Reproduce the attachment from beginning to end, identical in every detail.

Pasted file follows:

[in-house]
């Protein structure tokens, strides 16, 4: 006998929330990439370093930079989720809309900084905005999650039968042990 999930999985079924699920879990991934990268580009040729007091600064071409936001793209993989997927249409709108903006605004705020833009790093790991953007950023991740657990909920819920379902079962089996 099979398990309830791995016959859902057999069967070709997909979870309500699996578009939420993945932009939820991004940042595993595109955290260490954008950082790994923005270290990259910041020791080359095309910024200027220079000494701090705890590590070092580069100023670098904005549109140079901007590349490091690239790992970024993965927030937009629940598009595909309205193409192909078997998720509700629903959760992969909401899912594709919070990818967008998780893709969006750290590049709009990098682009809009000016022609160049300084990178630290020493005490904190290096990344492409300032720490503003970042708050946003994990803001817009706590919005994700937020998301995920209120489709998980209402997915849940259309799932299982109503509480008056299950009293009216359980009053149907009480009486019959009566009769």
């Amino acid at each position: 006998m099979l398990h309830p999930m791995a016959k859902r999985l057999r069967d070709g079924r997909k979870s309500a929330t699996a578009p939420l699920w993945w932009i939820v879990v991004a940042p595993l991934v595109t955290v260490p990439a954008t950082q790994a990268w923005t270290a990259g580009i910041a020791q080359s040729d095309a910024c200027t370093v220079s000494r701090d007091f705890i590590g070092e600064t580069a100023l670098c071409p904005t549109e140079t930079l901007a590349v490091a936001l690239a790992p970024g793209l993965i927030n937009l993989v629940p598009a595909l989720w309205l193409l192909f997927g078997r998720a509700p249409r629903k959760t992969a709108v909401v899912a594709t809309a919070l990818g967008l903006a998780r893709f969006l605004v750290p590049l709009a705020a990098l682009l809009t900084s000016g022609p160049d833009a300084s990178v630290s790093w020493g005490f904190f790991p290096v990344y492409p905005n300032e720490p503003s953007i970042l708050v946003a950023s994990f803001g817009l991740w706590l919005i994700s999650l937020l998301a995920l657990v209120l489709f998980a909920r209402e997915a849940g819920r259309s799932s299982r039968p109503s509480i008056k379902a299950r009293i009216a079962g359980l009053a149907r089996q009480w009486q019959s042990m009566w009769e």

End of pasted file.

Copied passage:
[in-house]
């Protein structure tokens, strides 16, 4: 006998929330990439370093930079989720809309900084905005999650039968042990 999930999985079924699920879990991934990268580009040729007091600064071409936001793209993989997927249409709108903006605004705020833009790093790991953007950023991740657990909920819920379902079962089996 099979398990309830791995016959859902057999069967070709997909979870309500699996578009939420993945932009939820991004940042595993595109955290260490954008950082790994923005270290990259910041020791080359095309910024200027220079000494701090705890590590070092580069100023670098904005549109140079901007590349490091690239790992970024993965927030937009629940598009595909309205193409192909078997998720509700629903959760992969909401899912594709919070990818967008998780893709969006750290590049709009990098682009809009000016022609160049300084990178630290020493005490904190290096990344492409300032720490503003970042708050946003994990803001817009706590919005994700937020998301995920209120489709998980209402997915849940259309799932299982109503509480008056299950009293009216359980009053149907009480009486019959009566009769």
């Amino acid at each position: 006998m099979l398990h309830p999930m791995a016959k859902r999985l057999r069967d070709g079924r997909k979870s309500a929330t699996a578009p939420l699920w993945w932009i939820v879990v991004a940042p595993l991934v595109t955290v260490p990439a954008t950082q790994a990268w923005t270290a990259g580009i910041a020791q080359s040729d095309a910024c200027t370093v220079s000494r701090d007091f705890i590590g070092e600064t580069a100023l670098c071409p904005t549109e140079t930079l901007a590349v490091a936001l690239a790992p970024g793209l993965i927030n937009l993989v629940p598009a595909l989720w309205l193409l192909f997927g078997r998720a509700p249409r629903k959760t992969a709108v909401v899912a594709t809309a919070l990818g967008l903006a998780r893709f969006l605004v750290p590049l709009a705020a990098l682009l809009t900084s000016g022609p160049d833009a300084s990178v630290s790093w020493g005490f904190f790991p290096v990344y492409p905005n300032e720490p503003s953007i970042l708050v946003a950023s994990f803001g817009l991740w706590l919005i994700s999650l937020l998301a995920l657990v209120l489709f998980a909920r209402e997915a849940g819920r259309s799932s299982r039968p109503s509480i008056k379902a299950r009293i009216a079962g359980l009053a149907r089996q009480w009486q019959s042990m009566w009769e």